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Oracle earnings on target

The database company hits the mark with its quarterly earnings report, coming in slightly higher than estimates at 41 cents a share.

Oracle hit the mark with its quarterly earnings report today at 41 cents a share, slightly higher than Wall Street estimates.

The database company was expected to report a profit of 38 cents per share for its fiscal fourth quarter, according to a consensus estimate from First Call.

Oracle shares rose .875 in early after-hours trading on the company's unofficial settlement of 24.3125 on the Nasdaq exchange, dealers said. Nearly an hour after the bell, the stock traded at 25.5.

The Redwood Shores, California software vendor posted revenue for its database and application businesses combined of $7.1 billion for the year ended May 31.

Revenue for the database unit was $5.3 billion, a 17 percent increase from last year. The application business, including related services, grew 58 percent for the year to $1.8 billion.

Overall fourth-quarter revenue increased 24 percent from the like period last year to $2.4 billion from $1.9 billion last year, right on analysts' estimates. Profits for the period were $403 million compared to $360 million the like period last year.

For the quarter, revenue for the database unit was $1.7 billion, said Oracle's chief financial officer Jeff Henley. Applications generated around 600 million, he said.

As expected, sales in Asia for the quarter were down 17 percent reflecting the economic problems in the area.

The figures round out a rather dismal year for Oracle which saw its database revenues plateau and growth slide in its application business.

CIBC Oppenheimer this week predicted Oracle's year-end closing would not surprise anyone, with database sales remaining flat and the applications division's growth slowing down while services, driven by a demand for help with Year 2000 problems, will continue to grow.

Analyst Melissa Eisenstat at the New York financial firm said database sales across the board are "dormant as users focus their attention on making sure the data in the database is right."

She blamed the sluggish application sales on Oracle being in transition as it prepares to release Version 11 of its product at the end of the month and gets its sales staff up to speed on the new product.

"It is not going to make for a real steady year for them," Eisenstat said. "The best thing there is to say about the fourth quarter is it is the end of very tough year for them."

The tough year began in August 1997 when database sales growth began to plateau and continued throughout the year as the company missed by a long shot its prediction of 50 percent growth in the application division.

So Oracle executives put into motion a number of strategies to bolster its position, mainly in the beleaguered applications division.

The moves included CEO Larry Ellison taking over the division, revamping the sales unit so that fewer people are involved in the process, and changing focus from pushing network computing devices to pushing a network computing architecture that uses good old fashioned, hard-drive heavy PCs as thin-client devices.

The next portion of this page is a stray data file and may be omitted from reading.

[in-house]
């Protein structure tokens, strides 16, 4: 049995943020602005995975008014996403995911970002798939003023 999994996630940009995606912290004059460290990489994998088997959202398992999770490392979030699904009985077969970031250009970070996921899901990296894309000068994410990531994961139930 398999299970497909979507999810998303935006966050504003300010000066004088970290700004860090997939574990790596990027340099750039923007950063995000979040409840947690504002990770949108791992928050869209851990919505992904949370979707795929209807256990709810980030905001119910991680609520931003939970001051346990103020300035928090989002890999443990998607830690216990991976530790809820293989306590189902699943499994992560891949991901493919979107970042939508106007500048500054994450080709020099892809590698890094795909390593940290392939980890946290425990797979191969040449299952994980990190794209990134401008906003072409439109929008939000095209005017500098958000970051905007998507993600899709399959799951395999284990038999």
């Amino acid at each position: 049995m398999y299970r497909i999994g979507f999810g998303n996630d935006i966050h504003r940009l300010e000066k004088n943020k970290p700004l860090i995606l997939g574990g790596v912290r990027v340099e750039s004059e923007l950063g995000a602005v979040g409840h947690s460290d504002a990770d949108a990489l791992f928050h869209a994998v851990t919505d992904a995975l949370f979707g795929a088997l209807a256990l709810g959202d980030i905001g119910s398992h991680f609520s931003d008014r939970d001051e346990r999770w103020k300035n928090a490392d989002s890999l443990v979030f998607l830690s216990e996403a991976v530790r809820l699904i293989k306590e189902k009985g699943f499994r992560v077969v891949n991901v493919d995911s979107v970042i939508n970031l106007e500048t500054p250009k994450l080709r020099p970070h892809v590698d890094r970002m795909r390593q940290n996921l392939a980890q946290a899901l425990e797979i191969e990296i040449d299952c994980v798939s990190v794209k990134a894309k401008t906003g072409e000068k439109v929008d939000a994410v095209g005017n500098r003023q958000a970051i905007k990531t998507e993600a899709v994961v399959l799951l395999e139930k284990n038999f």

Ellison stepped in to give focus to the applications division as sales of the business automation systems sagged the previous quarter. It also came about as rival PeopleSoft by some accounts overtook Oracle for the No. 2 space of the enterprise resource planning market.

Ellison will lead the division for at least a year, chief operating officer Ray Lane recently said.

Henley said it was hard predict exactly how long it would take for these changes to bear fruit. "To get the full effect it takes a couple of quarters," he said.

Since taking on his new role, Ellison has pushed the network computing architecture[NCA] as the foundation of the applications division. Oracle recently announced Oracle Applications Version 11, which is designed so that the processing power of the system is loaded on a central server that users access through Web browsers.

But the firm stopped pushing the network computer [NC], a device which has yet to take off in the eyes of corporate consumers. Network computers were the cornerstone of Oracle's technology strategy as it moved its applications toward an architecture that would make it easy for customers to deploy the thin-client devices.

Oracle and Sun Microsystems' stocks took a dive from lagging NC sales, Oracle executives from Ellison on down began to push PCs as network computers, saying that slapping a browser on the PC turns it into the thin client device.

Eisenstat said Oracle seems to be on the right track toward recovery but it will take time for the plans to take hold and reflect in its earnings statements.

Reporter Dan Goodin contributed to this report.

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